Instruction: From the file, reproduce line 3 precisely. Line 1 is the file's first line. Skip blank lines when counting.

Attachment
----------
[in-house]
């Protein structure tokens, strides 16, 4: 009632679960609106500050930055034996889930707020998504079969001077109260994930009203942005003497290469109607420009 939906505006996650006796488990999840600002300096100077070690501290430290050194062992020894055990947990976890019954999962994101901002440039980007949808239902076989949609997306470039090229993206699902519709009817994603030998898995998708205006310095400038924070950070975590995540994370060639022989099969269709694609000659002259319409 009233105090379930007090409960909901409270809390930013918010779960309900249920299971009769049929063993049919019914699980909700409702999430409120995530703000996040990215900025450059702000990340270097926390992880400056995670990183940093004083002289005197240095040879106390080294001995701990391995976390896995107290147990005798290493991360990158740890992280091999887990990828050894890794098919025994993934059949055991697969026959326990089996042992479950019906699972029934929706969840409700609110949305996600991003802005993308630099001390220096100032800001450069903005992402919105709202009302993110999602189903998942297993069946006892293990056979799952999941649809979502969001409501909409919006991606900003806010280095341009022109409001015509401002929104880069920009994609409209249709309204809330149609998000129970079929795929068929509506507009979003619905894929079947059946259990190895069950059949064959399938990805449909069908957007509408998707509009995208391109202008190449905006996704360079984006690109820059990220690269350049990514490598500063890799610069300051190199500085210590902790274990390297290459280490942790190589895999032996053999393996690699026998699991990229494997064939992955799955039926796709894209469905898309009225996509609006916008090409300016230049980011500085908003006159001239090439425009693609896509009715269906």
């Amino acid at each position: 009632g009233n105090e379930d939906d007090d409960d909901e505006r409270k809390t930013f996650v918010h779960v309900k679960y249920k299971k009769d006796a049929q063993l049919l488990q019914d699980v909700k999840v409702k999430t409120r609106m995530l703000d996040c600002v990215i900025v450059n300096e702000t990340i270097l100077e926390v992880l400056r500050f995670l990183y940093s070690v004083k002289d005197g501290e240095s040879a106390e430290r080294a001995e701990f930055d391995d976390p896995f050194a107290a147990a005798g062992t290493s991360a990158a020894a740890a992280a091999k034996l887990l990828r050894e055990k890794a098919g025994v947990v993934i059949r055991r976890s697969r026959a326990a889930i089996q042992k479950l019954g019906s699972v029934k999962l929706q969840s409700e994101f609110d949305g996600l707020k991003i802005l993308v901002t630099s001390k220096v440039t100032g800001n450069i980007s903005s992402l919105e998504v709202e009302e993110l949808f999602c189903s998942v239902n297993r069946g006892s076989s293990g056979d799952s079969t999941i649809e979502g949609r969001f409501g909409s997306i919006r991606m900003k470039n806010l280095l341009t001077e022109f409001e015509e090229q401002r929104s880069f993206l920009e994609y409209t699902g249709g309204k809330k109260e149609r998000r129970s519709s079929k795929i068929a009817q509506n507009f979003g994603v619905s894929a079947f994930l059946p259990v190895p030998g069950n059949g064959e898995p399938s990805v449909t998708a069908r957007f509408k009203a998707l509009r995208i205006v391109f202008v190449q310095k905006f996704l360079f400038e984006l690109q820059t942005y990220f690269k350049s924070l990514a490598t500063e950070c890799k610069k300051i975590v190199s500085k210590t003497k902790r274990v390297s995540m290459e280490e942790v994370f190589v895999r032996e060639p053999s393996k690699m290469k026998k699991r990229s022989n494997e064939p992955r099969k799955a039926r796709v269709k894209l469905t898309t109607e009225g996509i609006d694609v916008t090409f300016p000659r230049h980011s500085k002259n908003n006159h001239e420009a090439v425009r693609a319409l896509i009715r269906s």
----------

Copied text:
């Amino acid at each position: 009632g009233n105090e379930d939906d007090d409960d909901e505006r409270k809390t930013f996650v918010h779960v309900k679960y249920k299971k009769d006796a049929q063993l049919l488990q019914d699980v909700k999840v409702k999430t409120r609106m995530l703000d996040c600002v990215i900025v450059n300096e702000t990340i270097l100077e926390v992880l400056r500050f995670l990183y940093s070690v004083k002289d005197g501290e240095s040879a106390e430290r080294a001995e701990f930055d391995d976390p896995f050194a107290a147990a005798g062992t290493s991360a990158a020894a740890a992280a091999k034996l887990l990828r050894e055990k890794a098919g025994v947990v993934i059949r055991r976890s697969r026959a326990a889930i089996q042992k479950l019954g019906s699972v029934k999962l929706q969840s409700e994101f609110d949305g996600l707020k991003i802005l993308v901002t630099s001390k220096v440039t100032g800001n450069i980007s903005s992402l919105e998504v709202e009302e993110l949808f999602c189903s998942v239902n297993r069946g006892s076989s293990g056979d799952s079969t999941i649809e979502g949609r969001f409501g909409s997306i919006r991606m900003k470039n806010l280095l341009t001077e022109f409001e015509e090229q401002r929104s880069f993206l920009e994609y409209t699902g249709g309204k809330k109260e149609r998000r129970s519709s079929k795929i068929a009817q509506n507009f979003g994603v619905s894929a079947f994930l059946p259990v190895p030998g069950n059949g064959e898995p399938s990805v449909t998708a069908r957007f509408k009203a998707l509009r995208i205006v391109f202008v190449q310095k905006f996704l360079f400038e984006l690109q820059t942005y990220f690269k350049s924070l990514a490598t500063e950070c890799k610069k300051i975590v190199s500085k210590t003497k902790r274990v390297s995540m290459e280490e942790v994370f190589v895999r032996e060639p053999s393996k690699m290469k026998k699991r990229s022989n494997e064939p992955r099969k799955a039926r796709v269709k894209l469905t898309t109607e009225g996509i609006d694609v916008t090409f300016p000659r230049h980011s500085k002259n908003n006159h001239e420009a090439v425009r693609a319409l896509i009715r269906s």